Blue Jays Return To Dunedin But Season A Bust For Businesses

D'Ann Lawrence White

DUNEDIN, FL — The Toronto Blue Jays have confirmed that they are in the process of moving players and personnel to their spring training camp in Dunedin. However, the team isn't saying if it will remain in Dunedin for spring training, which is scheduled to begin July 1.

The Blue Jays said players will be in Dunedin to begin intake screening and the isolation process, the next step in Major League Baseball protocol to resume a modified training schedule.

"Upon the conclusion of intake and isolation, the team will either board a charter flight to Toronto to begin training under a modified quarantine isolated from the public, or remain in Florida to conduct training," said the Blue Jays in a statement.

"The Blue Jays are hopeful to stage training camp and play regular season home games in Toronto and will continue to work through this possibility," said the team.

On June 19, the MLB closed spring training facilities in Florida and Arizona after at least 12 players and staff tested positive for the coronavirus.

As ordered by the MLB, the spring training facilities, including Spectrum Field in Clearwater, spring training home of the Philadelphia Phillies; TD Ballpark and the Blue Jays spring training complex in Dunedin; and George Steinbrenner Field in Tampa, spring training home of the New York Yankees, have undergone a deep cleaning

Five Philadelphia Phillies players tested positive for the coronavirus while training at Spectrum Field in Clearwater earlier this month.

The Florida Grapefruit League's spring training games had barely got underway when Baseball Commissioner Robert D. Manfred Jr. announced March 12 that the MLB was delaying spring training games and the start of the 2020 season due to the coronavirus pandemic.

Fifteen MLB teams play in the Florida Grapefruit League, the precursor to the MLB's regularly scheduled games. In addition to the Blue Jays, Phillies and Yankees, the Detroit Tigers train at Publix Field at Joker Marchant Stadium, Lakeland; the Baltimore Orioles at Ed Smith Stadium in Sarasota; and the Pittsburgh Pirates at LECOM Park in Bradenton.

A 2018 economic impact study by the Florida Sports Foundation estimated that spring training games in Florida have a $687 million economic impact on the state and create 7,152 jobs.

In 2019, more than 1.4 million fans attended spring training games in Florida.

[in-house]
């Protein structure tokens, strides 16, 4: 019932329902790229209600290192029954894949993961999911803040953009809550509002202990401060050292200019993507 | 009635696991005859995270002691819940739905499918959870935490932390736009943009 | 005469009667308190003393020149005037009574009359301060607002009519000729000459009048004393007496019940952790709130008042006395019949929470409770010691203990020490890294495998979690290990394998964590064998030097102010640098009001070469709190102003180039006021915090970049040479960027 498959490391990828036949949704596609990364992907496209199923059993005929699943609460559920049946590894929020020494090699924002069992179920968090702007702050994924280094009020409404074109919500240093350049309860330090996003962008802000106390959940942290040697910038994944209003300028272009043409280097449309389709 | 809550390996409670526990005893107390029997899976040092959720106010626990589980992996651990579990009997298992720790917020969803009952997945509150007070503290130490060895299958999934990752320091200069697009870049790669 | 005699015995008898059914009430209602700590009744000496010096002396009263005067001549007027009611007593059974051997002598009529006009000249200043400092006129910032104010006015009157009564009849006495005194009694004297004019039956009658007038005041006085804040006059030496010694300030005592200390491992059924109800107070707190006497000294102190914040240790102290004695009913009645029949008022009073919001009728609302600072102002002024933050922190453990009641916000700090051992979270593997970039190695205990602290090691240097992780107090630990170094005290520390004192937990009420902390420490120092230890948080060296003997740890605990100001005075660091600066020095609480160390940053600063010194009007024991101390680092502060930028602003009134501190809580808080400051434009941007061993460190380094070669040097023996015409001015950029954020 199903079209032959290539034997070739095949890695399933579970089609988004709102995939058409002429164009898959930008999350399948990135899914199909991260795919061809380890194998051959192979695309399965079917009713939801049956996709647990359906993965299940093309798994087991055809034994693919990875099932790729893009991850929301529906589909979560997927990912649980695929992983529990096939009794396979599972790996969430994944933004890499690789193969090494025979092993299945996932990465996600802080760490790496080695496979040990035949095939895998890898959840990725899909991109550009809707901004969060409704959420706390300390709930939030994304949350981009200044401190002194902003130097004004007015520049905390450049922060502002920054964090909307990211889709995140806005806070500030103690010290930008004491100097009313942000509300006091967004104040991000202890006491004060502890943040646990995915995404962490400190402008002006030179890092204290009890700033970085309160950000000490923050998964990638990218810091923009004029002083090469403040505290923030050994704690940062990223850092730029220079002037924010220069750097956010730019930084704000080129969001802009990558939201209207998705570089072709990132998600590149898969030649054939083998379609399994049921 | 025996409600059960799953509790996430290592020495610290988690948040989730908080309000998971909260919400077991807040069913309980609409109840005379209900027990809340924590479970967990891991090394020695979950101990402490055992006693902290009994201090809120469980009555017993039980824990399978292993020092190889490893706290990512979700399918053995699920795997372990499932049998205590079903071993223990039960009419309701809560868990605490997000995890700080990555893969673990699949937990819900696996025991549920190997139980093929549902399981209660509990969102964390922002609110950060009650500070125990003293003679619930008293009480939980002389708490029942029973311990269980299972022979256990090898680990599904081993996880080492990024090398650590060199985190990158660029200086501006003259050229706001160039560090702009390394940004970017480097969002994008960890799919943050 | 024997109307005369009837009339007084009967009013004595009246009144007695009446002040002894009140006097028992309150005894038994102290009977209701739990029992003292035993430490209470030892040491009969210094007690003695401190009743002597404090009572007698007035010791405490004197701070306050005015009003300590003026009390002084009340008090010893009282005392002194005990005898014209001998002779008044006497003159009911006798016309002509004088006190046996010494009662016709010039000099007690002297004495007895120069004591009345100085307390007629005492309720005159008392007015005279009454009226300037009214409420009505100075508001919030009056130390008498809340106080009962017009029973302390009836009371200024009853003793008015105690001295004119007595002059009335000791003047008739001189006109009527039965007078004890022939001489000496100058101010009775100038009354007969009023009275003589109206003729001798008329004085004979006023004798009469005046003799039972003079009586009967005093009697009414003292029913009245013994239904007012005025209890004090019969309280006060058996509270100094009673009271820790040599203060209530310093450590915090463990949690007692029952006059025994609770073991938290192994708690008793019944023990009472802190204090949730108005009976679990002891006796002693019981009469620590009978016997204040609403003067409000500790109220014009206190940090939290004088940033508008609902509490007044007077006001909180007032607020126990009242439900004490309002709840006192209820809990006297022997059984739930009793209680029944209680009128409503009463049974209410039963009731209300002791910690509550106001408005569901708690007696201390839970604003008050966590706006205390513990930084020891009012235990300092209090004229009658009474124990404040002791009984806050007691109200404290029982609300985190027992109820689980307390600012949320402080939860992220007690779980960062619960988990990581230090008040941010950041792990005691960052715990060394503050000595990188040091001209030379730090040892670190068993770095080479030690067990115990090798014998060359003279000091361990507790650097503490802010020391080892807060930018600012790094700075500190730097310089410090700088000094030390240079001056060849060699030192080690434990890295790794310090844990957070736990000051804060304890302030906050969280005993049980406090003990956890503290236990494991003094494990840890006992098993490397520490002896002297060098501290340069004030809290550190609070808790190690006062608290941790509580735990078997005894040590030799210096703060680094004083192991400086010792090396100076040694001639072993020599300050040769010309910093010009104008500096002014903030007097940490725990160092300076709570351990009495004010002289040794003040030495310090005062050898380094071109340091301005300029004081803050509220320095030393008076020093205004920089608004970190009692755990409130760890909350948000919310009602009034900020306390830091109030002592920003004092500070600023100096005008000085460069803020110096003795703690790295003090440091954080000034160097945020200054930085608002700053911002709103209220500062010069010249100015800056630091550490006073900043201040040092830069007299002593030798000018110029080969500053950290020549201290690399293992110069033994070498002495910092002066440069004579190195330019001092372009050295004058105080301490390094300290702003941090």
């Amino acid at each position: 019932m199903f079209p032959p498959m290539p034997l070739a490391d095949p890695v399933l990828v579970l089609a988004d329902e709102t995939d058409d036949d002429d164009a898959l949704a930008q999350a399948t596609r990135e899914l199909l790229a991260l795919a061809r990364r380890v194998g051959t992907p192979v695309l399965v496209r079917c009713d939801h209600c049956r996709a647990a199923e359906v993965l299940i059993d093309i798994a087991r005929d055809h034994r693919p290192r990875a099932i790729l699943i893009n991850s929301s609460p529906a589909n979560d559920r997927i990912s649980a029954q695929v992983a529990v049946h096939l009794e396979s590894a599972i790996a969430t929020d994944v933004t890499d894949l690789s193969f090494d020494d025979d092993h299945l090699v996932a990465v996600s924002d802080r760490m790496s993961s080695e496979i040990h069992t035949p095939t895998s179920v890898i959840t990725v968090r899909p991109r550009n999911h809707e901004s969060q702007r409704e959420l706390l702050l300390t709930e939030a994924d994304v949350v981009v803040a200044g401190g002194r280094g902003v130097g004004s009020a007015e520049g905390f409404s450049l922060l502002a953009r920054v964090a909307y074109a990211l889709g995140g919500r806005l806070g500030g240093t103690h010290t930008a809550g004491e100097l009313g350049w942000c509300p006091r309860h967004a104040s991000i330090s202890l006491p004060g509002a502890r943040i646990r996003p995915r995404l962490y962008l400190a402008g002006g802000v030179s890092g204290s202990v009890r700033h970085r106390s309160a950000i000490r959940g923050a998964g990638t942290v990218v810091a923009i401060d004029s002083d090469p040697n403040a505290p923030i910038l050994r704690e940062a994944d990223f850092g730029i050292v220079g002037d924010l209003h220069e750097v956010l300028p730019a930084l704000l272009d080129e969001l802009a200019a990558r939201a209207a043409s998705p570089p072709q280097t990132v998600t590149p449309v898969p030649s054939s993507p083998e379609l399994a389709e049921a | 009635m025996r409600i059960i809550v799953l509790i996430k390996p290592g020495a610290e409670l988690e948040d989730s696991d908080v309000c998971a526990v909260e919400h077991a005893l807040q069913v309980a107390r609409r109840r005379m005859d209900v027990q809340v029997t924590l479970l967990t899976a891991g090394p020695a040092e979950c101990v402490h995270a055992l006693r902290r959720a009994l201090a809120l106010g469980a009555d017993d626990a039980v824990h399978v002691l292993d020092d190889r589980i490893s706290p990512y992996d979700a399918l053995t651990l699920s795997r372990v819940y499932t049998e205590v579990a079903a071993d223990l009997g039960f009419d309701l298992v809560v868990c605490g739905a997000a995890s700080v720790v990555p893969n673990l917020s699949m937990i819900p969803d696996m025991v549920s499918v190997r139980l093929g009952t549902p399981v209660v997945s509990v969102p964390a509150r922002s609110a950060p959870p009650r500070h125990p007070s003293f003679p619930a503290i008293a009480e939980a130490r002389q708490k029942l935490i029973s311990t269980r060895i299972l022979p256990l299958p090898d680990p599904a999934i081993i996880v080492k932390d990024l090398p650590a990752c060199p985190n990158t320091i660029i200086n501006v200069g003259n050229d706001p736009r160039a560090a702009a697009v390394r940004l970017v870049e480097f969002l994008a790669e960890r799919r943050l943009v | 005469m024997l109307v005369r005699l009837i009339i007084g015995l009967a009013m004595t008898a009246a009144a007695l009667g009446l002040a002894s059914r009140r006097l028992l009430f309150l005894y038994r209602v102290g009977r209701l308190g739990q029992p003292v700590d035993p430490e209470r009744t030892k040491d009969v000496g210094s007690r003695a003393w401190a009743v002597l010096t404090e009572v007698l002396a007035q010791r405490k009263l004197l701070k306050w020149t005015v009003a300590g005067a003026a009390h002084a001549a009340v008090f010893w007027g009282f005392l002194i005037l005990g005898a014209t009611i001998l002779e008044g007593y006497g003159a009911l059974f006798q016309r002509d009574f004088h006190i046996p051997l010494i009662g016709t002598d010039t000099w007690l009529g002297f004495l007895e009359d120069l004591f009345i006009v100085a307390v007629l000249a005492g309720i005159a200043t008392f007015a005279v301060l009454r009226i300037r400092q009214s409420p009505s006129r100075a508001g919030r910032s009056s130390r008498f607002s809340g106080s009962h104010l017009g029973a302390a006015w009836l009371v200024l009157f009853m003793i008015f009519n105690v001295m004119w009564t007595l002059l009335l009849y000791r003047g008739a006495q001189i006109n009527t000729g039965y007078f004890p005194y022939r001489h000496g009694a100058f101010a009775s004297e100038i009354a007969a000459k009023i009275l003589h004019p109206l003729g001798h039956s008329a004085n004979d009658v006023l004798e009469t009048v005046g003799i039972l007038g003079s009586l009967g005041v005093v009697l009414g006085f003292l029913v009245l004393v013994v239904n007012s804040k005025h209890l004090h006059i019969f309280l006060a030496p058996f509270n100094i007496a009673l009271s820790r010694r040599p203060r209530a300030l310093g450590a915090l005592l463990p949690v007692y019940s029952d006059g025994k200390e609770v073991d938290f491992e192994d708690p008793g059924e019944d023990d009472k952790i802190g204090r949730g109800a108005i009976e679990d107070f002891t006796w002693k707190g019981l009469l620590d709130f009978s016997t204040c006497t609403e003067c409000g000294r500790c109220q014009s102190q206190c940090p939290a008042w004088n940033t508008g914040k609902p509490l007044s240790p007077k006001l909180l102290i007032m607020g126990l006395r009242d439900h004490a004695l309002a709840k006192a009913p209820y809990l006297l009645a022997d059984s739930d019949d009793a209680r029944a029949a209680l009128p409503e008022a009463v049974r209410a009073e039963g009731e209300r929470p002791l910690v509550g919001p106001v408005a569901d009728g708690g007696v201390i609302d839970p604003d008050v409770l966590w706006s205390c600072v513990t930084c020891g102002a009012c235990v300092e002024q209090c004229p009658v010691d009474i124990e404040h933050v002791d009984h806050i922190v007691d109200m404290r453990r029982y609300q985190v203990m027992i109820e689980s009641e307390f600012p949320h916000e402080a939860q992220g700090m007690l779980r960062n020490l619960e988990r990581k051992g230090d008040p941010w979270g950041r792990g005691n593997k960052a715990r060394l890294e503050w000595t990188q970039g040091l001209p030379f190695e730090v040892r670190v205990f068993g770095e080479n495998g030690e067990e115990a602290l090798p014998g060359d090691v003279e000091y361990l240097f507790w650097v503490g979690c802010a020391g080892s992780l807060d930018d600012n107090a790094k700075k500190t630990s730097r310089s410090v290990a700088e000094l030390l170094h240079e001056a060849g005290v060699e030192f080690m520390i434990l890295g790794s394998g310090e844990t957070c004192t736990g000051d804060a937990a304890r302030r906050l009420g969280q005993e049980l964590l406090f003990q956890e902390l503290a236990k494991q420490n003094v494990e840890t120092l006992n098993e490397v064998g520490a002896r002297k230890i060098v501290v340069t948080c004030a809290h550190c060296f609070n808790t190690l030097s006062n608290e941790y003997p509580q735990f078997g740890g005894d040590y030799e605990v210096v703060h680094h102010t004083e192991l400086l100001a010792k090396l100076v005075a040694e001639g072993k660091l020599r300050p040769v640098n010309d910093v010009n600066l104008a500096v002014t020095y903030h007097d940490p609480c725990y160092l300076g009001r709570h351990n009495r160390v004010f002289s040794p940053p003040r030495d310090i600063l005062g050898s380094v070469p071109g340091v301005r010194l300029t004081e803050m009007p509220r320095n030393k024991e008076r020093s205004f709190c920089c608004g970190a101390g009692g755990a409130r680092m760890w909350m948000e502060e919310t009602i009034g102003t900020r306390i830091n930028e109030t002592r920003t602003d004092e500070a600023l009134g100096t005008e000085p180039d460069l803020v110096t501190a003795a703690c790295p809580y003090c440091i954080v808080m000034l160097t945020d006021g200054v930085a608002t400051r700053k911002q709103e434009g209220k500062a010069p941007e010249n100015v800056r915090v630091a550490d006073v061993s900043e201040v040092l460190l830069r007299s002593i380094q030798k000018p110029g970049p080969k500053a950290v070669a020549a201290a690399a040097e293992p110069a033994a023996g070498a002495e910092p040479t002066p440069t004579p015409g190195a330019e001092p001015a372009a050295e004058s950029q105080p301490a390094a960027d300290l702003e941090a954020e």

A key finding of the survey showed that, of the average total of 6,318 fans per game, 70 percent were from outside the host teams’ local markets with 52 percent from out of state.

The fans alone generate nearly $584 million in economic impact.

The spring training shut-down due to the pandemic was an especially tough blow to the city of Dunedin, which has a population of about 37,000 residents.

The Toronto Blue Jays have been spring training in Dunedin since the ball club was founded in 1977. After making a major investment and signing a 25-year partnership agreement with the Blue Jays, in February Dunedin city and MLB officials celebrated the grand reopening of TD Ballpark at 373 Douglas Ave. and the team's training facility at the Louis A. Vanech Recreation Complex.

The city spent more than $102 million renovating the facilities, the largest construction project in the city's history. The bulk of funding for the project came from Pinellas County tourist development tax money (about $42 million). The state kicked in another $14 million, the city of Dunedin contributed $5.66 million and the ball club invested more than $20 million.

TD Bank was awarded naming rights for the stadium, which most recently was known as Dunedin Stadium.

In addition to bringing in tourism dollars, the Blue Jays are one of the city's major employers with staff living in Dunedin year-round.

Whether the Jays decide to resume spring training in Dunedin or Toronta on July 1 with the other 30 MLB teams, there will likely be no fans allowed in the stands, eliminating the opportunity for the city's businesses to recoup any of their losses.

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This article originally appeared on the Dunedin Patch